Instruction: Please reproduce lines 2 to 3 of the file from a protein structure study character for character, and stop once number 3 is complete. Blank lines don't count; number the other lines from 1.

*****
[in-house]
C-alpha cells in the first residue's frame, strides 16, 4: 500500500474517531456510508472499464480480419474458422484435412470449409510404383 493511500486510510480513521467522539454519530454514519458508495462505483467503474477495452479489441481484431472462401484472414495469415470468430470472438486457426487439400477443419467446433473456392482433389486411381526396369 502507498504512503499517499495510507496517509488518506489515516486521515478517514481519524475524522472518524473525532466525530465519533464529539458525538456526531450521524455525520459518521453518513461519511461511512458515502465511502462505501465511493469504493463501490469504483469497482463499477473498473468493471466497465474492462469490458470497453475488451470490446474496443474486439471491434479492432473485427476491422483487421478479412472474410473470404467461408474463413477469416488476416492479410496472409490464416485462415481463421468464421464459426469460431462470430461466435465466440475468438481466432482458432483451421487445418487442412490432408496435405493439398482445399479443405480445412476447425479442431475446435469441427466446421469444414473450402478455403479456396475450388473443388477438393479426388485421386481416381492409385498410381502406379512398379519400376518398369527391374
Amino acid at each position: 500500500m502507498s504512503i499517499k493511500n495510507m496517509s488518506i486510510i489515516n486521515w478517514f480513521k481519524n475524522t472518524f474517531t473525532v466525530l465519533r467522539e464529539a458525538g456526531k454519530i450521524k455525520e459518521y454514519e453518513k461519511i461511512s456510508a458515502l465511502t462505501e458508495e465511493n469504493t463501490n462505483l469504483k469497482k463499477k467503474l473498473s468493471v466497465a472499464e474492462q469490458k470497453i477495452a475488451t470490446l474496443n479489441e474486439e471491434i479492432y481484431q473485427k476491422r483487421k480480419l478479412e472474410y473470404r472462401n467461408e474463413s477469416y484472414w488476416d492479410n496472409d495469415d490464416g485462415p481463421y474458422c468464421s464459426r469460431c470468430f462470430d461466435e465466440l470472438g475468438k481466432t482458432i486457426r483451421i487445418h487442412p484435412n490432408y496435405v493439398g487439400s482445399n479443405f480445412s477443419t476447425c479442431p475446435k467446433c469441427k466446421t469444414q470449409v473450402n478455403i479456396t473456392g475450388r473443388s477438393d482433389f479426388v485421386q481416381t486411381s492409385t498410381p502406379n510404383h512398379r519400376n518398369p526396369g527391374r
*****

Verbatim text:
C-alpha cells in the first residue's frame, strides 16, 4: 500500500474517531456510508472499464480480419474458422484435412470449409510404383 493511500486510510480513521467522539454519530454514519458508495462505483467503474477495452479489441481484431472462401484472414495469415470468430470472438486457426487439400477443419467446433473456392482433389486411381526396369 502507498504512503499517499495510507496517509488518506489515516486521515478517514481519524475524522472518524473525532466525530465519533464529539458525538456526531450521524455525520459518521453518513461519511461511512458515502465511502462505501465511493469504493463501490469504483469497482463499477473498473468493471466497465474492462469490458470497453475488451470490446474496443474486439471491434479492432473485427476491422483487421478479412472474410473470404467461408474463413477469416488476416492479410496472409490464416485462415481463421468464421464459426469460431462470430461466435465466440475468438481466432482458432483451421487445418487442412490432408496435405493439398482445399479443405480445412476447425479442431475446435469441427466446421469444414473450402478455403479456396475450388473443388477438393479426388485421386481416381492409385498410381502406379512398379519400376518398369527391374
Amino acid at each position: 500500500m502507498s504512503i499517499k493511500n495510507m496517509s488518506i486510510i489515516n486521515w478517514f480513521k481519524n475524522t472518524f474517531t473525532v466525530l465519533r467522539e464529539a458525538g456526531k454519530i450521524k455525520e459518521y454514519e453518513k461519511i461511512s456510508a458515502l465511502t462505501e458508495e465511493n469504493t463501490n462505483l469504483k469497482k463499477k467503474l473498473s468493471v466497465a472499464e474492462q469490458k470497453i477495452a475488451t470490446l474496443n479489441e474486439e471491434i479492432y481484431q473485427k476491422r483487421k480480419l478479412e472474410y473470404r472462401n467461408e474463413s477469416y484472414w488476416d492479410n496472409d495469415d490464416g485462415p481463421y474458422c468464421s464459426r469460431c470468430f462470430d461466435e465466440l470472438g475468438k481466432t482458432i486457426r483451421i487445418h487442412p484435412n490432408y496435405v493439398g487439400s482445399n479443405f480445412s477443419t476447425c479442431p475446435k467446433c469441427k466446421t469444414q470449409v473450402n478455403i479456396t473456392g475450388r473443388s477438393d482433389f479426388v485421386q481416381t486411381s492409385t498410381p502406379n510404383h512398379r519400376n518398369p526396369g527391374r